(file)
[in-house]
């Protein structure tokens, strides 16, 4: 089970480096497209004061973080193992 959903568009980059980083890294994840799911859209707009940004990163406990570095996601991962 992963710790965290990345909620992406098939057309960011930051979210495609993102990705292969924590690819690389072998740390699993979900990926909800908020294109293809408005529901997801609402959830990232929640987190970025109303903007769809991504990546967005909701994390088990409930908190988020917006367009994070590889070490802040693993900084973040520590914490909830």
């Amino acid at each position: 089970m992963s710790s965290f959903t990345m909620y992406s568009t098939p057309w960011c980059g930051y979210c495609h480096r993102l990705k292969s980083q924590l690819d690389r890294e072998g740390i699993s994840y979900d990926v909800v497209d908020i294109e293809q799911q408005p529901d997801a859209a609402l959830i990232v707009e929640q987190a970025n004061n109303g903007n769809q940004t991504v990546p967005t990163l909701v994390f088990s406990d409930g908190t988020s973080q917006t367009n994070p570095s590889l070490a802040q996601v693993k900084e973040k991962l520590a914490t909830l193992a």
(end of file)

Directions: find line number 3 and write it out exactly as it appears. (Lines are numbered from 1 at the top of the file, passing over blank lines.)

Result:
């Amino acid at each position: 089970m992963s710790s965290f959903t990345m909620y992406s568009t098939p057309w960011c980059g930051y979210c495609h480096r993102l990705k292969s980083q924590l690819d690389r890294e072998g740390i699993s994840y979900d990926v909800v497209d908020i294109e293809q799911q408005p529901d997801a859209a609402l959830i990232v707009e929640q987190a970025n004061n109303g903007n769809q940004t991504v990546p967005t990163l909701v994390f088990s406990d409930g908190t988020s973080q917006t367009n994070p570095s590889l070490a802040q996601v693993k900084e973040k991962l520590a914490t909830l193992a």